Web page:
The pilot stated that everything on the approach was normal outside of the 2-mile DME fix. However, control of the airplane became difficult inside the 2-mile DME fix.

The pilot further reported to Safety Board investigators that the airplane's approach was initially stabilized upon reaching the minimum descent altitude (MDA). At the MDA, he increased engine torque (power) to 800 foot-pounds per engine in order to maintain altitude. According to the pilot, a torque value between 700 and 900 foot-pounds is normal.

The pilot indicated that some ice was visible on the wing's leading edge stall strip, but opined it was "way less than 1/4-inch" in depth. He stated that the ice did not extend beyond the aft portion of the wing's deicing boot.

According to the pilot, during the final seconds of flight, the controls started vibrating and he felt a yawing moment. The pilot said that he instantly looked at the indicated airspeed, which was between 111 and 115 knots. Thereafter, the airplane started to shake. Previously, the airplane had been flying at 140 knots, the recommended approach speed for icing conditions. The pilot said that he applied full engine power; however, the airplane still shook and yawed. He recalled that the rudder pedals appeared to move freely. Although the vibration varied in intensity, once it started it never stopped.

The pilot further reported that he pitched forward on the yoke, and he did not believe the airplane was stalling because the indicated airspeed was still near the "blue line." The pilot reported that he felt the airplane sink. While the airplane was sinking he noticed that the stall warning light was illuminated, and he attempted to stop the airplane's descent. He did not "yank back or push forward" on the yoke; he just maintained a level attitude. The pilot looked outside and saw buildings "coming up." The engine power was full, but the airplane was not climbing. The pilot reported thinking that he was going to hit the building and that he had to reduce the impact. Therefore, he pulled the yoke full back. The left wing stalled, and the airplane banked left.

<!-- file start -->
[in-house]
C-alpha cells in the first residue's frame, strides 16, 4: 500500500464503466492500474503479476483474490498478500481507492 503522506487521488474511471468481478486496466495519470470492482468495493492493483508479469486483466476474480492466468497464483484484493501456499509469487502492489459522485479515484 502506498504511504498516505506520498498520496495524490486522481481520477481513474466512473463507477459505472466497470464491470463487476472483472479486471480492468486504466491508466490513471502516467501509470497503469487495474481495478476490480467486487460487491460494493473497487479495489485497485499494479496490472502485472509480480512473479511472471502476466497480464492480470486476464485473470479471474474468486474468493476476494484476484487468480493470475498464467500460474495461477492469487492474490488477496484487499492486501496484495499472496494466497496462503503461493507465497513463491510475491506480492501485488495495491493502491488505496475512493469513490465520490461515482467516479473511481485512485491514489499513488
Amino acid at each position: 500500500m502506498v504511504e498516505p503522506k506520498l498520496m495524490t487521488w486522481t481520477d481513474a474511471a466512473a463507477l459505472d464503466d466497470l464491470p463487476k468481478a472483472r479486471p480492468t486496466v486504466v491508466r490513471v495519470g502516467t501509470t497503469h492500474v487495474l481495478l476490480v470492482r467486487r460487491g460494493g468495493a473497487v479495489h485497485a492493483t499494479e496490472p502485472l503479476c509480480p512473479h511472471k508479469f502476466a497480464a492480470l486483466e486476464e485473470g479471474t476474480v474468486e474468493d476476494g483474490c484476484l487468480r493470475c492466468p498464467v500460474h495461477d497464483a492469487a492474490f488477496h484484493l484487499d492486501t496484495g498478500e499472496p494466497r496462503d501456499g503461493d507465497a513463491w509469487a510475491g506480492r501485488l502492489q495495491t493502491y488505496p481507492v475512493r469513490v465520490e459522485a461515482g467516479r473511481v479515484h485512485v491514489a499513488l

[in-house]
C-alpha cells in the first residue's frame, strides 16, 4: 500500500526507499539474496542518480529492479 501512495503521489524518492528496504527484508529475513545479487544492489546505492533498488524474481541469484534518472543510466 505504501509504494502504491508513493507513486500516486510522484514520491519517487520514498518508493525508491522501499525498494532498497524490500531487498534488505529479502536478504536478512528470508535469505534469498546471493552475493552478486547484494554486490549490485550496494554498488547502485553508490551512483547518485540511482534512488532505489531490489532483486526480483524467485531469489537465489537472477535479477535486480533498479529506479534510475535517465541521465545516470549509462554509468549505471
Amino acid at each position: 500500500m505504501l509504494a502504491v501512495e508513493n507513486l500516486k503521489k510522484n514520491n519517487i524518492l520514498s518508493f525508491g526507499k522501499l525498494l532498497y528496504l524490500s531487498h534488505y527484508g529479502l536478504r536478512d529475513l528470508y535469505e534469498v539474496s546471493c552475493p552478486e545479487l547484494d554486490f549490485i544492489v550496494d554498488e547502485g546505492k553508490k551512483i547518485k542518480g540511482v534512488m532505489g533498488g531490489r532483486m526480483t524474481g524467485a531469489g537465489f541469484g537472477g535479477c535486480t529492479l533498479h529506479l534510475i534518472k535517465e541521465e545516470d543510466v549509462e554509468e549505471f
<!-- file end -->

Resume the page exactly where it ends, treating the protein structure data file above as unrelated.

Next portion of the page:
The pilot stated that there might have been ice on the tail because the tail "felt really weird." He said "something made the airplane go down when it shouldn't have."

The airplane's last recorded radar position was at 1939:53. At this time, the airplane had descended to about 4,500 feet, as indicated by its Mode C altitude reporting transponder. The accident site's elevation is approximately 4,470 feet msl.


Certification and Experience.

The pilot held an airline transport pilot certificate with an airplane multiengine land rating. He had commercial privileges in single engine land and sea airplanes. The pilot also possessed a certified flight instructor certificate with airplane single engine, multiengine, and instrument airplane privileges. He possessed advanced ground school instructor and aircraft dispatcher certificates. The pilot's last first-class aviation medical certificate was issued without limitations on May 14, 2001.